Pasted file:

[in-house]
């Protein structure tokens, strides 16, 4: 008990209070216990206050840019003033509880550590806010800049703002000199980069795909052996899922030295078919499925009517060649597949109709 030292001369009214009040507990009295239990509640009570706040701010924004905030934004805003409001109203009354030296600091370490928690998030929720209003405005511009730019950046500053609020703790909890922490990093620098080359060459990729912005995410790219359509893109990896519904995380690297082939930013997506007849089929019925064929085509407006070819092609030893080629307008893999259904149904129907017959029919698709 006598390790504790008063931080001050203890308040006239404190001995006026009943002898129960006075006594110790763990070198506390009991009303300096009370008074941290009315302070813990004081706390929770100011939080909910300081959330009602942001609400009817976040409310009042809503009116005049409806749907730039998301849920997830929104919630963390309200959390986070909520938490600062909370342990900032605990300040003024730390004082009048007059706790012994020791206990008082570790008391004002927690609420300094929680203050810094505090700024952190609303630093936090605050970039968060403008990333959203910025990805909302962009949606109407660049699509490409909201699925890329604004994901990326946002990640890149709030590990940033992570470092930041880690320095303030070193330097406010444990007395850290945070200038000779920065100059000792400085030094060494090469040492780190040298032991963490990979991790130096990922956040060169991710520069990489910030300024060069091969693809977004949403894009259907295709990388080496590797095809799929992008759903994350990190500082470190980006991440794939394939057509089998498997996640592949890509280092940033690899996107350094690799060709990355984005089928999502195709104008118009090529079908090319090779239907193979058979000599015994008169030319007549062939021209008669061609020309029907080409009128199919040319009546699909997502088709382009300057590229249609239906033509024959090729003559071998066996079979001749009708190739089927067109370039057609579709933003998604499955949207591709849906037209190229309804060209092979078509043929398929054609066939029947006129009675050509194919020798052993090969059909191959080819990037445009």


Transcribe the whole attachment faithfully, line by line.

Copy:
[in-house]
């Protein structure tokens, strides 16, 4: 008990209070216990206050840019003033509880550590806010800049703002000199980069795909052996899922030295078919499925009517060649597949109709 030292001369009214009040507990009295239990509640009570706040701010924004905030934004805003409001109203009354030296600091370490928690998030929720209003405005511009730019950046500053609020703790909890922490990093620098080359060459990729912005995410790219359509893109990896519904995380690297082939930013997506007849089929019925064929085509407006070819092609030893080629307008893999259904149904129907017959029919698709 006598390790504790008063931080001050203890308040006239404190001995006026009943002898129960006075006594110790763990070198506390009991009303300096009370008074941290009315302070813990004081706390929770100011939080909910300081959330009602942001609400009817976040409310009042809503009116005049409806749907730039998301849920997830929104919630963390309200959390986070909520938490600062909370342990900032605990300040003024730390004082009048007059706790012994020791206990008082570790008391004002927690609420300094929680203050810094505090700024952190609303630093936090605050970039968060403008990333959203910025990805909302962009949606109407660049699509490409909201699925890329604004994901990326946002990640890149709030590990940033992570470092930041880690320095303030070193330097406010444990007395850290945070200038000779920065100059000792400085030094060494090469040492780190040298032991963490990979991790130096990922956040060169991710520069990489910030300024060069091969693809977004949403894009259907295709990388080496590797095809799929992008759903994350990190500082470190980006991440794939394939057509089998498997996640592949890509280092940033690899996107350094690799060709990355984005089928999502195709104008118009090529079908090319090779239907193979058979000599015994008169030319007549062939021209008669061609020309029907080409009128199919040319009546699909997502088709382009300057590229249609239906033509024959090729003559071998066996079979001749009708190739089927067109370039057609579709933003998604499955949207591709849906037209190229309804060209092979078509043929398929054609066939029947006129009675050509194919020798052993090969059909191959080819990037445009």